Privatization of Space Exploration

After the government reduced NASA funding for the space program, private companies started designing rockets for space travel. Now while this is a good idea, it is more complicated without NASA. There is a chance that the private companies will excel and become profitable, but likely during this time we will fall behind Russia and China in space exploration. Some of the new rocket designs are very interesting, being highly re-usable. Another fascinating thing about the rockets is that the capsule on top which holds the crew shoots off and will travel in space, and the body of the rocket lands near the launch site vertically. In time this will make launches much more cost effective. With these new improvements in the rockets our space exploration program could grow to new hights, or fall behind other countries.

Timeline of Privatization

  • 8 December 2010 – SpaceX successfully launches and recovers its Dragon capsule on its first mission, marking the first time a privately developed and operated spacecraft is recovered from orbit.[18]
  • 25 May 2012 – The second mission of SpaceX’s Dragon capsule completes a successful rendezvous and berthing with the International Space Station, making it the first private spacecraft to do so.[18]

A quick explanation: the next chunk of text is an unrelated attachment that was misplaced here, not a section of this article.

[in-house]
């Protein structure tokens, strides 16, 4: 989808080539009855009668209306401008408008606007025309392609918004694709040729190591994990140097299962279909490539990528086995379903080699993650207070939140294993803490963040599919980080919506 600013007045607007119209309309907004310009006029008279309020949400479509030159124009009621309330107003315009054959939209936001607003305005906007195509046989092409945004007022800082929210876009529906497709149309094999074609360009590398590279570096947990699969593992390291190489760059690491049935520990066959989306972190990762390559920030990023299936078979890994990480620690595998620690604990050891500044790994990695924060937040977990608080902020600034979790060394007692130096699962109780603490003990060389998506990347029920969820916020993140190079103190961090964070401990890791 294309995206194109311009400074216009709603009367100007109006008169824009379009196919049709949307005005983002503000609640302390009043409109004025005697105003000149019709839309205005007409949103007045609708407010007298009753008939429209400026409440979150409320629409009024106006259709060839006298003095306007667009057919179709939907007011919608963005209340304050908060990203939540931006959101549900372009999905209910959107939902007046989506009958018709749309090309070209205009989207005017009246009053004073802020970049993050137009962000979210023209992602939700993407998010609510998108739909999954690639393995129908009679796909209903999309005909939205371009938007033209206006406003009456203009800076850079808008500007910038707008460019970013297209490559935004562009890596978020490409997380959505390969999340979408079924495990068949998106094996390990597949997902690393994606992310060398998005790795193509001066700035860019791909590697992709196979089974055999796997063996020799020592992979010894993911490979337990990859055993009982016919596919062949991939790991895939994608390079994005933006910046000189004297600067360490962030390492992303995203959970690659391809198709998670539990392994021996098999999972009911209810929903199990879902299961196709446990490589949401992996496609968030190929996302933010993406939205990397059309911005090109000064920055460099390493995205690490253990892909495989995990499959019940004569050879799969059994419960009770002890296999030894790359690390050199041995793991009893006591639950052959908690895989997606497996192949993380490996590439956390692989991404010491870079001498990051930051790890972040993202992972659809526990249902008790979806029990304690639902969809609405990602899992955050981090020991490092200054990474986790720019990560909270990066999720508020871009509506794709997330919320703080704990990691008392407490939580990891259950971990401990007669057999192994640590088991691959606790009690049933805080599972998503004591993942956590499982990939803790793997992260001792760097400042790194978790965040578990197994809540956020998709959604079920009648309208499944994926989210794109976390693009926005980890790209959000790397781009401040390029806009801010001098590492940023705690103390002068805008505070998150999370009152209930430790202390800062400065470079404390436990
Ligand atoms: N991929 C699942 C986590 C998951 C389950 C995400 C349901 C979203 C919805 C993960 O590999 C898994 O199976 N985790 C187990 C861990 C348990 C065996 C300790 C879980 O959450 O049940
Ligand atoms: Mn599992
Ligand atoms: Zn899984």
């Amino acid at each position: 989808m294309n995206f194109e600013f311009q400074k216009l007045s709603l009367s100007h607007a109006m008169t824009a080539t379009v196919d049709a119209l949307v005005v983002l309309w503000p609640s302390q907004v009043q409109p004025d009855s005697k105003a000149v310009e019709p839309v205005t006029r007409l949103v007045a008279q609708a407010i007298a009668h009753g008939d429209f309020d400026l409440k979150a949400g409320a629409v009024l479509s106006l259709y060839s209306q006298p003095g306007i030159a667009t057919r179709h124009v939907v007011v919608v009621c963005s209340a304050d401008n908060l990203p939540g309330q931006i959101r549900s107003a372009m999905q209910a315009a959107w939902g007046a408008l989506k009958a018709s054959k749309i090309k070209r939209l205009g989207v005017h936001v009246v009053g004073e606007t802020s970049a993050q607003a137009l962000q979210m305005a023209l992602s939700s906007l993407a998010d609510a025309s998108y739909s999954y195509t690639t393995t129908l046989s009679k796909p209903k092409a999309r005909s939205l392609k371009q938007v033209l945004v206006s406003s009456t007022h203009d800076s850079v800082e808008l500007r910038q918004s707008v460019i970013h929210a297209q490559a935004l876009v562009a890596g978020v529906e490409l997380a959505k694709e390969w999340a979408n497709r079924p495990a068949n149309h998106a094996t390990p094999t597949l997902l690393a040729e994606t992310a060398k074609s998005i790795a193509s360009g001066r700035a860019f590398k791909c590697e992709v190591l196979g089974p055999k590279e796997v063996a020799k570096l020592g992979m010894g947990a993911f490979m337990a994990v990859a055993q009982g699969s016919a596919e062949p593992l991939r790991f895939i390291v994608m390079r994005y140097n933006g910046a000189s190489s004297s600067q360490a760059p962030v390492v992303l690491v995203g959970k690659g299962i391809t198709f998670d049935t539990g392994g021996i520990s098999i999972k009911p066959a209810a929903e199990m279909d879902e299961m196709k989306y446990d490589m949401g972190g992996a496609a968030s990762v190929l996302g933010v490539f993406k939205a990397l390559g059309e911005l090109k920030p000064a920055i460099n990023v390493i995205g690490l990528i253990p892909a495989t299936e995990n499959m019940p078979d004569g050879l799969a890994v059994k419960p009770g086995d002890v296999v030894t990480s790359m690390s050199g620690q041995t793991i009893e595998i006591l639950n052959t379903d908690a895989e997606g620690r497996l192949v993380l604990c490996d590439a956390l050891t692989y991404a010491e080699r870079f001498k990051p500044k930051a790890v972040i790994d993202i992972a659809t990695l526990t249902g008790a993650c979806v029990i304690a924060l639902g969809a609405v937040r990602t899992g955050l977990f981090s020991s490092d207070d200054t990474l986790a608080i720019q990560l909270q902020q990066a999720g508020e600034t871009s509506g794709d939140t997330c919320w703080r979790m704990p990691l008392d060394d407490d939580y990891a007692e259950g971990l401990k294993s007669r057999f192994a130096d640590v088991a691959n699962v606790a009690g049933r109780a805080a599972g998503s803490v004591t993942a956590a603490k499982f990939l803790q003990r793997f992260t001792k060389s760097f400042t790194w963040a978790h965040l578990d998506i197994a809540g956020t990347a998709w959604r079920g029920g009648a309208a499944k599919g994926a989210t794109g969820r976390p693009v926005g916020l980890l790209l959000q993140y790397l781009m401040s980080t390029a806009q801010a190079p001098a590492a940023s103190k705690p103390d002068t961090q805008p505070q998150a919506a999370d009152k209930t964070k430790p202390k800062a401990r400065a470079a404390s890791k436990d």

• May-July 2014 – A private initiative known as the ISEE-3 Reboot Project successfully contacts and takes control of NASA’s defunct ISEE-3 space probe with support from NASA and the Arecibo Observatory, making them the first private group to command a spacecraft in deep space, though their plans to change the probe’s orbit are abandoned weeks later when its thrusters fail to respond properly.[19][20]
  • 23 October 2014LuxSpace, an aerospace contractor based in Luxembourg, launches the Manfred Memorial Moon Mission (4M), the first commercial payload sent to the Moon, aboard the Chinese lunar flyby spacecraft Chang'e 5-T1.[21]
  • 23 November 2015Blue Origin successfully launches its New Shepard launch system into space and lands it vertically, making it the first VTVL rocket to land on Earth from space.[22]
  • 25 November 2015 – President Barack Obama signs the U.S. Commercial Space Launch Competitiveness Act, also known as the Spurring Private Aerospace Competitiveness and Entrepreneurship Act or SPACE Act of 2015, which codifies the ability of American companies to own material resources extracted in outer space.[15]
  • 21 December 2015 – SpaceX lands the first stage of its Falcon 9 rocket at Landing Zone 1 at Cape Canaveral, marking the first recovery of a VTVL stage from an orbital rocket.[23]